The interview completed with only a couple of verbal stumbles, Ben Swain arrives, ex-DoSAC, currently at the Department of Education (if, as Steve Punt once said, they haven’t renamed it DepMassivSkillz yet…) Oh great, I’m flypaper for dickheads today. He and Ollie have this aggressive faux-matey game where they make up nicknames for each other. Ben! Ben Ten, Benstrual Cycle, Ben on the Fourth of July. It takes one of those mildly noticeable social rituals and hypes it up ‘til we notice what’s actually going on underneath the words. (At a cricket match the other week I heard one of the fielders address another as “The Graham-meister”, apparently without any irony, but it’s difficult to tell…) I gather there’s an obscure Saturday Night Live sketch about a fellow with a photocopier who does something similar, but to see it done properly English-style you have to go back to Autumn Term by Antonia Forest and read the bit where the Third Remove discover that Pomona insists on being called by her real name.3 When Malcolm arrives, Ben complains about DoSAC poaching his policies through Ollie (Is this true, the little man in the red and yellow car?) which proves he wasn’t watching last week when we learnt some valuable lessons about conflict escalation. Nicola, who has learnt even less, invokes the name of Steve Fleming, noted rival of Malcolm’s who is on a foreign trip with the Prime Minister instead of him, of which more anon.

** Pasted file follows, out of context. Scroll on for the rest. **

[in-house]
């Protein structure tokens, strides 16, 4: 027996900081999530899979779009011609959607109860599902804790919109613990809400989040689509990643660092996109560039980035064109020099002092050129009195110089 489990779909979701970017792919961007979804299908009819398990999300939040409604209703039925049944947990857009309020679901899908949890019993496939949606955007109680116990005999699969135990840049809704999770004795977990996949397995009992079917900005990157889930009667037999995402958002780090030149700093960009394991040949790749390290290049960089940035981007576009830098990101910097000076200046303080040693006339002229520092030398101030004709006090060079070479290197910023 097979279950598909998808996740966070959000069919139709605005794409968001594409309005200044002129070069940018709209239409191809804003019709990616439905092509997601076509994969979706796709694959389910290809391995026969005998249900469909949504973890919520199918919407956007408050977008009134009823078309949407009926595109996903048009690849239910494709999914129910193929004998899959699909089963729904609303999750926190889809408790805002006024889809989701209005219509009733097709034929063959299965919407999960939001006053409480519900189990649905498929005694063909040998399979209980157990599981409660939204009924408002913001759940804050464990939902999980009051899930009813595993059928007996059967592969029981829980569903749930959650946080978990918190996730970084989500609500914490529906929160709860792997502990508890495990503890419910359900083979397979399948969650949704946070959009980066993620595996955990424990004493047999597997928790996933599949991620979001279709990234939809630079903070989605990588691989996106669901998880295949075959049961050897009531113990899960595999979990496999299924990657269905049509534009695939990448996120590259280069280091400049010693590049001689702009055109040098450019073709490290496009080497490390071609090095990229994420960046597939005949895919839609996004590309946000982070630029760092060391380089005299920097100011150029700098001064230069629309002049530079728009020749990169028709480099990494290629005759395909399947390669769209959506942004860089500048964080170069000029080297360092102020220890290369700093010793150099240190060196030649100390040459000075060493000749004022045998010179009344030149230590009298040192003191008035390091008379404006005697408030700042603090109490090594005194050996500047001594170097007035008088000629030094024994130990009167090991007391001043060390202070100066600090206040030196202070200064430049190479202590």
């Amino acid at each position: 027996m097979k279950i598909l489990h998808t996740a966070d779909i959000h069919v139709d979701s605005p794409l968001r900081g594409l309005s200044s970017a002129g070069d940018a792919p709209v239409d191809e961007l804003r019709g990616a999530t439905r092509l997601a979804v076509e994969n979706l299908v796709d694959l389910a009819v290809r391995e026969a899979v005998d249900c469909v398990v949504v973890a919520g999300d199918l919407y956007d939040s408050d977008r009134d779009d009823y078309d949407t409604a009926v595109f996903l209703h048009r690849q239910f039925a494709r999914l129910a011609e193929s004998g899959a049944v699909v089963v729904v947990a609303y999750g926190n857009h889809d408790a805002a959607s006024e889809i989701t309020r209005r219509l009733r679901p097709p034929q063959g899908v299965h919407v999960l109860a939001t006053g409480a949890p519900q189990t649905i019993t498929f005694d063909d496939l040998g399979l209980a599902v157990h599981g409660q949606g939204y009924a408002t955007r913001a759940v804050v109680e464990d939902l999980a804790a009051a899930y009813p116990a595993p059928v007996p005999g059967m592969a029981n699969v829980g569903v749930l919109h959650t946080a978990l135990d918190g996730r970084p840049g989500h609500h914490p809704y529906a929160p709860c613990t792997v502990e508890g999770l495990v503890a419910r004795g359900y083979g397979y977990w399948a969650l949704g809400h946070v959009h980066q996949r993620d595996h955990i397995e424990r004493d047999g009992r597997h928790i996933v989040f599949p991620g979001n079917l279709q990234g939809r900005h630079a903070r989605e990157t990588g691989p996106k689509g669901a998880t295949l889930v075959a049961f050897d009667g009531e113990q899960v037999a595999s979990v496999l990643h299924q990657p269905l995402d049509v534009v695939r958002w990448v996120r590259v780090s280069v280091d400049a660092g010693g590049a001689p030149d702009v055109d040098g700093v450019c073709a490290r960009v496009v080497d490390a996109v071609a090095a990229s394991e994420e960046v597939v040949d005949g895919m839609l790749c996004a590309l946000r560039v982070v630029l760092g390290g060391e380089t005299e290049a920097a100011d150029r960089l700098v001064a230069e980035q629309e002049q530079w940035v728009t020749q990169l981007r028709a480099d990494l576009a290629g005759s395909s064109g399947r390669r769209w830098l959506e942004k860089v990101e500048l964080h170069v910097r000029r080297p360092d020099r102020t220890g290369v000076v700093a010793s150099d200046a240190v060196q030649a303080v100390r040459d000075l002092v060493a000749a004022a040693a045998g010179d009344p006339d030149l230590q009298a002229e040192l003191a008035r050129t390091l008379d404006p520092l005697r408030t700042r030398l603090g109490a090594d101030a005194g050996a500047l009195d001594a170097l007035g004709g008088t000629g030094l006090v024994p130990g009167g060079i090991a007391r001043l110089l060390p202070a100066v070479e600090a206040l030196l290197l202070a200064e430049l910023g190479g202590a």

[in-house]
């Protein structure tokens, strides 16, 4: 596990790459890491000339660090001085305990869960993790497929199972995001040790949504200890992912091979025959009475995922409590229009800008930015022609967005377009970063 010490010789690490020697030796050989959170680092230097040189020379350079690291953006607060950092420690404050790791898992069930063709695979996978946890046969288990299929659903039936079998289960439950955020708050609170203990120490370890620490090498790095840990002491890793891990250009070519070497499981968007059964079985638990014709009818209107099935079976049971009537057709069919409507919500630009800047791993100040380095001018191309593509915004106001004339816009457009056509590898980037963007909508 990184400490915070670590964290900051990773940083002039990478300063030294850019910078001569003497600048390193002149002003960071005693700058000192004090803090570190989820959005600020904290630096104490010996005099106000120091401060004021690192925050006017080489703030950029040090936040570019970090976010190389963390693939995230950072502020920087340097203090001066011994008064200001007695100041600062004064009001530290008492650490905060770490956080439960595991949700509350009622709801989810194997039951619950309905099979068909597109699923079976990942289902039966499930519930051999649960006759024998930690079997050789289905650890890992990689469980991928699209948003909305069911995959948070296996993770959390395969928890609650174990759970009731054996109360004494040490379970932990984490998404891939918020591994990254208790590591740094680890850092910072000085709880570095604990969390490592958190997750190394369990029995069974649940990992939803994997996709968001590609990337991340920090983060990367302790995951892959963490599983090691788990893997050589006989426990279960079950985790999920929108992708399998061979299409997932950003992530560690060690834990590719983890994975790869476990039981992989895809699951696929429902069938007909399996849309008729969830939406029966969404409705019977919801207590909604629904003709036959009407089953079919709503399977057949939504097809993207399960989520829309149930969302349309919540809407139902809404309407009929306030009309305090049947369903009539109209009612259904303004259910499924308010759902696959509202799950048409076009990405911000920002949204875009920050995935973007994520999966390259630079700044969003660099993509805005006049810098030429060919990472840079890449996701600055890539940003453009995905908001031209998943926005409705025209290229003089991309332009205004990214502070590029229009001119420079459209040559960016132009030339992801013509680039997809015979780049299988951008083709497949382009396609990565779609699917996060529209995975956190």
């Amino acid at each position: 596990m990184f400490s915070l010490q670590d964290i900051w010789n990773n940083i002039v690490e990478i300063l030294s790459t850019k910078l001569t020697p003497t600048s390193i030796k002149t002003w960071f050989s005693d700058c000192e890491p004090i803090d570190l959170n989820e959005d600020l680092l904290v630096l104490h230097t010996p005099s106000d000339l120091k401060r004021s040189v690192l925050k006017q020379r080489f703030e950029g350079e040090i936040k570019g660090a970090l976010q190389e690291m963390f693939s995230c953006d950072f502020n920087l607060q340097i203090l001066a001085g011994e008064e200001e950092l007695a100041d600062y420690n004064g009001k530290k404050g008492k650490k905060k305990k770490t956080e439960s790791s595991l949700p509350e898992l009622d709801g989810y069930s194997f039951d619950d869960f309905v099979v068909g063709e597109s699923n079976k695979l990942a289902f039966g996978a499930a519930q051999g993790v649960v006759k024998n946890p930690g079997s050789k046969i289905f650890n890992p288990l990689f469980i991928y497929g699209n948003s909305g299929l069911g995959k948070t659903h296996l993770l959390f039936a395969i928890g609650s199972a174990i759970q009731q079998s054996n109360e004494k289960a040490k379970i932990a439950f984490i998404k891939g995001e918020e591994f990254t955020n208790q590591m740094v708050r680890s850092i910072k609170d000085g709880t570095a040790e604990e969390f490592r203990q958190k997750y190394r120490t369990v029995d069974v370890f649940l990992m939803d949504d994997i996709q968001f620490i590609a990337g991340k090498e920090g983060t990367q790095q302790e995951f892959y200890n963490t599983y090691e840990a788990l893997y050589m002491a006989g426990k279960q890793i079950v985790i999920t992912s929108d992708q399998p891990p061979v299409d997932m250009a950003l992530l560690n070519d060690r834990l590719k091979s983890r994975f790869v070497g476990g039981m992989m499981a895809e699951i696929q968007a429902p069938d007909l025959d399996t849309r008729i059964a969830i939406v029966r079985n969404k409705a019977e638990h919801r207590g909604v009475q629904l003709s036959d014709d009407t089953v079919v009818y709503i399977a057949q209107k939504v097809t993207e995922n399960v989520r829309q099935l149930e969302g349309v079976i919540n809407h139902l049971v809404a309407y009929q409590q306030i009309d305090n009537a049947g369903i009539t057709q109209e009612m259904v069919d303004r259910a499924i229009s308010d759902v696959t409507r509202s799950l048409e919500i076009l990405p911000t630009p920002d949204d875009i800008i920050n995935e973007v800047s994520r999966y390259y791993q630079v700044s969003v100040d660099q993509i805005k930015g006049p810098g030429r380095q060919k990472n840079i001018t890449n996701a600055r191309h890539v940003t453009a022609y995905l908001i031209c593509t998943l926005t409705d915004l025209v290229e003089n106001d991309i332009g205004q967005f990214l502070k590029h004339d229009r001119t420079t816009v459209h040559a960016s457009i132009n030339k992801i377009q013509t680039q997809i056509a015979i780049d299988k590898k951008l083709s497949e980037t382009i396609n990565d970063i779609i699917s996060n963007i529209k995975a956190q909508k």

Nicola’s still bothered by the slight misspeaking she indulged in during the interview, that she’d said the PM was “the best man for the job” and then asked if they could rerecord it as “the best person” instead. It’s not the possible feminist backlash that concerns her, it’s the notion that it looks like she’s suggesting there are women in the party who could lead it instead of the PM, and as she’s the only woman talking at the time, it might look like… but Malcolm is unbothered. No offence, but you’re not leadership material, yeh? I mean, fuckin curtain material in that outfit, but y’know. Which is either a failure of textual criticism or a failure of paranoia, because as he speaks the BBC are declaring that Nicola has made a bid for the leadership. A crisis has officially commenced. Terri is dispatched to call the Beeb and Fuckin’ nuke them. Nuke them and rebuke them. whilst the office is put on lockdown. No-one enters or leaves, no communication with the outside world. DoSAC re-enters its natural state, cleansed of any taint of politics. Glenn plays chess via the internal phone, Ollie memorably addresses him as Deep Beige and Ben tries to locate an old a stash of chocolate from when he used to work here.